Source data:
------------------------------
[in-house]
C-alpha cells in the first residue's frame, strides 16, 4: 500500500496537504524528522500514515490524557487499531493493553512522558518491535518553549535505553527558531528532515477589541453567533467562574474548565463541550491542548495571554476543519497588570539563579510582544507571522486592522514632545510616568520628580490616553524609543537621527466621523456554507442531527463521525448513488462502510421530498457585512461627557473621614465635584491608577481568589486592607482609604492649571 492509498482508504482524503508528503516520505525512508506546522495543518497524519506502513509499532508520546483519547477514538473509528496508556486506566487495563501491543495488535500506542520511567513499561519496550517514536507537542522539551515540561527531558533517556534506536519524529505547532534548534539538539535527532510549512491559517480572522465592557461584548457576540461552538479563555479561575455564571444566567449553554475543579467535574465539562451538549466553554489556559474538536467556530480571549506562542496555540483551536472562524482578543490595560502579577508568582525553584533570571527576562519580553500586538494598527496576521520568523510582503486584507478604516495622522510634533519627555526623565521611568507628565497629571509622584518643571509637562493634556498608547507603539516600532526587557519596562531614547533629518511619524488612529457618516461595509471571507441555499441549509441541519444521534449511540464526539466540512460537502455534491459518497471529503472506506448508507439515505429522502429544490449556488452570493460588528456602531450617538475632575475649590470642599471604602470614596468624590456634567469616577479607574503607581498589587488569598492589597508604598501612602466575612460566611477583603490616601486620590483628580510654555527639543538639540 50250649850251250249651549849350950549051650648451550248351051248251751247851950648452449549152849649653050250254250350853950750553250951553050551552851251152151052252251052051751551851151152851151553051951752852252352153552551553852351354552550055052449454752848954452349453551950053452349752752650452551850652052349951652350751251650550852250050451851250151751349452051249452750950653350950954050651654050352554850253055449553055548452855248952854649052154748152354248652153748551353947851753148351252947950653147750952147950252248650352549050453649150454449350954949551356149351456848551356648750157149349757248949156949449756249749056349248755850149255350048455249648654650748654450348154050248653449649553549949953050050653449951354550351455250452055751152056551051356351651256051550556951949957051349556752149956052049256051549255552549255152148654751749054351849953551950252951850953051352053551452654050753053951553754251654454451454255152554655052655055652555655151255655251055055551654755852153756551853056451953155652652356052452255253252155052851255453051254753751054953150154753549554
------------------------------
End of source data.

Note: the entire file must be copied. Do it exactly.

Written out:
[in-house]
C-alpha cells in the first residue's frame, strides 16, 4: 500500500496537504524528522500514515490524557487499531493493553512522558518491535518553549535505553527558531528532515477589541453567533467562574474548565463541550491542548495571554476543519497588570539563579510582544507571522486592522514632545510616568520628580490616553524609543537621527466621523456554507442531527463521525448513488462502510421530498457585512461627557473621614465635584491608577481568589486592607482609604492649571 492509498482508504482524503508528503516520505525512508506546522495543518497524519506502513509499532508520546483519547477514538473509528496508556486506566487495563501491543495488535500506542520511567513499561519496550517514536507537542522539551515540561527531558533517556534506536519524529505547532534548534539538539535527532510549512491559517480572522465592557461584548457576540461552538479563555479561575455564571444566567449553554475543579467535574465539562451538549466553554489556559474538536467556530480571549506562542496555540483551536472562524482578543490595560502579577508568582525553584533570571527576562519580553500586538494598527496576521520568523510582503486584507478604516495622522510634533519627555526623565521611568507628565497629571509622584518643571509637562493634556498608547507603539516600532526587557519596562531614547533629518511619524488612529457618516461595509471571507441555499441549509441541519444521534449511540464526539466540512460537502455534491459518497471529503472506506448508507439515505429522502429544490449556488452570493460588528456602531450617538475632575475649590470642599471604602470614596468624590456634567469616577479607574503607581498589587488569598492589597508604598501612602466575612460566611477583603490616601486620590483628580510654555527639543538639540 50250649850251250249651549849350950549051650648451550248351051248251751247851950648452449549152849649653050250254250350853950750553250951553050551552851251152151052252251052051751551851151152851151553051951752852252352153552551553852351354552550055052449454752848954452349453551950053452349752752650452551850652052349951652350751251650550852250050451851250151751349452051249452750950653350950954050651654050352554850253055449553055548452855248952854649052154748152354248652153748551353947851753148351252947950653147750952147950252248650352549050453649150454449350954949551356149351456848551356648750157149349757248949156949449756249749056349248755850149255350048455249648654650748654450348154050248653449649553549949953050050653449951354550351455250452055751152056551051356351651256051550556951949957051349556752149956052049256051549255552549255152148654751749054351849953551950252951850953051352053551452654050753053951553754251654454451454255152554655052655055652555655151255655251055055551654755852153756551853056451953155652652356052452255253252155052851255453051254753751054953150154753549554